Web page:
__u ∙ v u^T v__

Function: See image.

Arguments: Two n x 1 column vectors.

Function: See image.

Arguments: A column vector.

2 – The column space of A is orthogonal to the null space of the transpose of A.

– If S is an orthogonal set, then S is linearly independent.

– The set is a basis for the subspace spanned by S.

Justification:

– Because no vector in the spanning set is nonzero, then all of the weights of the linear combination of the vectors in the orthogonal set have to be zero for the linear combination to be zero. (see image)

Example:

– Think of a three-dimensional coordinate system. Each of the axes are perpendicular to each other, and hence, form a basis for R^3.

Example:

– Think of decomposing a velocity vector into its x and y components. y-Hat is the x-component and z is the y-component. They are orthogonal to each other.

What this does is shorten the u vector to exist in the “shadow” of y, hence the term “projection”.

Example:

– The standard basis for n vectors which analogous to the basis for a Cartesian coordinate system in R^n.

In fact, if S is any orthogonal basis of W, then y-Hat can be written as the linear combination of every vector in S projected onto W.

Notice that in R^3, y forms a skewed square pyramid with Xw, X1w1, and X2w2 as the vertices, and the vectors y, (X1w1 + X2w2), r, X1w1, and X2w2 as the edges.

Given only y, one must first decompose the projection onto W (Xw), so this portion deals with discerning the edges of the skewed square pyramid.

Next, one must decompose the projection of y onto W into the the projection of Xw onto X1 and X2, which gives the vertices of the square pyramid.

Now y can be written as a sum of the orthogonal component r and the projections of the projection of y onto W onto X1 and x2, which are essential the bottom points of the graph.

If that doesn’t make sense, just gather your own understanding from the image.

This makes sense because in the right triangle formed by y, y-Hat, and z, z is the shortest leg and y is the hypotenuse. If the v is any vector in W, dist(y, v) will represent the hypotenuse in another right triangle, where the legs are y – v, v, and z again. No matter where v is in W, the shortest leg will always be z. If v = y-Hat, then the length is equivalent to z because in that case, y – v is z.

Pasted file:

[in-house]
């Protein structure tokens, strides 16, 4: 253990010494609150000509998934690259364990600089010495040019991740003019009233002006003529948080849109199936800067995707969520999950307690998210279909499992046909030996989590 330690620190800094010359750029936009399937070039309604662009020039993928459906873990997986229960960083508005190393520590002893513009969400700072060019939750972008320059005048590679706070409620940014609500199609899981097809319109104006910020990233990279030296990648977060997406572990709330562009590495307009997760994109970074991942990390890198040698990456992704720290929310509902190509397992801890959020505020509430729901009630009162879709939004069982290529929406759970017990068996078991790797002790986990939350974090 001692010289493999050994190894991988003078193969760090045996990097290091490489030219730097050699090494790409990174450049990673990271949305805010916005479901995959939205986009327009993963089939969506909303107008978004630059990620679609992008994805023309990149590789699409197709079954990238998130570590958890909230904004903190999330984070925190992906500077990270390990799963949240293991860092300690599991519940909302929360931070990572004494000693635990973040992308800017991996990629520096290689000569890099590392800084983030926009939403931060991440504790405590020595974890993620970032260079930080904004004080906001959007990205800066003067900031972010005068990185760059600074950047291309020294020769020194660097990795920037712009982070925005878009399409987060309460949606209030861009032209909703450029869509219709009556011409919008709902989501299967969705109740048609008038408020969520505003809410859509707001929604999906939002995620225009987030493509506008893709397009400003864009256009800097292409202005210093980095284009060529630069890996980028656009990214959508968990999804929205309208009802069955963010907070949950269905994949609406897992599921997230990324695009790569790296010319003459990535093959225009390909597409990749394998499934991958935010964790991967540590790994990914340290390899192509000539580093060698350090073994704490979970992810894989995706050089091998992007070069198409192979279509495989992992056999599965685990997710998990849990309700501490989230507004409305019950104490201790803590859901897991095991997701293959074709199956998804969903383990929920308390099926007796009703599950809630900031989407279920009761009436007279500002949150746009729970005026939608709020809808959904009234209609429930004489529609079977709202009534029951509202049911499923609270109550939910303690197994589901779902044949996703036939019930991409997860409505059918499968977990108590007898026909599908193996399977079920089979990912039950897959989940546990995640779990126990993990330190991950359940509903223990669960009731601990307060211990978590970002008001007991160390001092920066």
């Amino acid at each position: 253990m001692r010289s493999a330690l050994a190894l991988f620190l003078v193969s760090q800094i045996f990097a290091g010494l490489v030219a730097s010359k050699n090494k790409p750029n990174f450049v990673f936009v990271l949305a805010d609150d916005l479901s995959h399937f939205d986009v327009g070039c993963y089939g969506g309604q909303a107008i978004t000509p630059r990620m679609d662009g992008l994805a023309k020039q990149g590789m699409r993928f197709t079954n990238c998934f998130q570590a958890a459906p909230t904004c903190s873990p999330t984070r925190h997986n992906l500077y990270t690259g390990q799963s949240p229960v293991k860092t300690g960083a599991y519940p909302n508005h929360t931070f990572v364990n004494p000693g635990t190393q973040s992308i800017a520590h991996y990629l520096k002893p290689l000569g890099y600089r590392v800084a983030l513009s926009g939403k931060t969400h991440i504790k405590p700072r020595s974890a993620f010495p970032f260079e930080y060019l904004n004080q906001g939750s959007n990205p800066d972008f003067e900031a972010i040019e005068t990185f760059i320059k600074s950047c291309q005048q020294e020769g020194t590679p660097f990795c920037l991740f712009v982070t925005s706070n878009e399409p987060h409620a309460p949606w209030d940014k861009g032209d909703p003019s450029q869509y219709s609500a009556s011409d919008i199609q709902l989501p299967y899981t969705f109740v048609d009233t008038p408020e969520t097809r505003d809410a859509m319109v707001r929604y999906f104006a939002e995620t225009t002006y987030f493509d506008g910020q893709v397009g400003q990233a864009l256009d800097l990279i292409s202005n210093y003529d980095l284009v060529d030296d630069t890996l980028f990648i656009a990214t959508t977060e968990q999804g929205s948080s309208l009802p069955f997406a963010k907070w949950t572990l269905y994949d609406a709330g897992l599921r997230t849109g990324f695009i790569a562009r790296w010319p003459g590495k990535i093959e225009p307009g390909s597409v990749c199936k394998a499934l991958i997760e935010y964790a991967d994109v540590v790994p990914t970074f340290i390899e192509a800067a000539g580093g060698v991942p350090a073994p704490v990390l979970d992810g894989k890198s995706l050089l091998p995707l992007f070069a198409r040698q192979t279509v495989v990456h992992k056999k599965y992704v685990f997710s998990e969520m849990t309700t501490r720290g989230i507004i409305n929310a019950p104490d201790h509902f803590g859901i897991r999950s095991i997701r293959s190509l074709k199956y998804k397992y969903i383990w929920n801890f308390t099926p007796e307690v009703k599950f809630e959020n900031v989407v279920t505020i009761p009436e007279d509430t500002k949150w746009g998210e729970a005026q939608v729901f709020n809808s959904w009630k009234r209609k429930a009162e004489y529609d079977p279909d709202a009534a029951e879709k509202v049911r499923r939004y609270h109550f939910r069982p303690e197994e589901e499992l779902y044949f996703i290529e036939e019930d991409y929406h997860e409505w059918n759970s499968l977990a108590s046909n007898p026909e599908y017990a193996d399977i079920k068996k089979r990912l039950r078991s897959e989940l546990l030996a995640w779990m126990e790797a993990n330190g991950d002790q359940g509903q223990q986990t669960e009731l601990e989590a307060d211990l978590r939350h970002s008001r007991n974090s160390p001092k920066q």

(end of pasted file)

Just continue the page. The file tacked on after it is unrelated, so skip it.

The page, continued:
This makes sense because in the Orthogonal Decomposition Theorem, if the length of each vector in S is 1, then the projection of y onto W becomes a sum of the dot product of y all the distinct vectors in the set multiplied by the the distinct vector. This reduces to the y being multiplied by the scalar quantity of the orthogonal matrix U multiplied by its transpose.

The final line is important because states that any subset of V will span the same subspace as a subset of S as long as both subsets include vectors up to k.

Process:

– Find the Col(A)

– Apply the Gram-Schmidt Process to the Col(A) and normalize to get an orthonormal basis for the Col(A).

– Concatenate the vectors in the orthonormal set into a matrix Q.

– Because the columns of Q are orthonormal the transpose of Q multiplied by Q produces the identity matrix.

– Therefore, Q^TA = Q^T (QR) = IR = R

– Solve Q^TA = R for R.

– The multiplication of Q and R is the QR factorization of A.

Examples:

– Given a set of points, find the best fit line for the trend of the points, or the line that minimizes the average distance from the points in the given set.

– Finding the orthogonal projection of b onto Col(A) or b-Hat.

– Creating a consistent matrix equation A(x-Hat) = b-Hat because b-Hat is in the Col(A).

– Finding the component of b orthogonal to the Col(A) or b – (b-Hat).

– Knowing that the component of b orthogonal to the Col(A) is orthogonal to every vector in A, set b – (b-Hat) = b – A(x-Hat), and A^T (b – A(x-Hat)) = 0.

– Simplify to show that x-Hat coincides with the nonempty set of solutions of normal equations, A^T(b) = A^T(A(x-Hat)).

This implies that there is one unique least-squares solution for each b in R^m, that the columns are linearly independent, and that A^T(A) is invertible.

A vector space with an inner product is an inner product space.

– Order does not matter.

– Inner products are expandable.

– Scalars can be pulled from inner products.

– An inner product of consisting of the same vector is only zero if the vector is zero.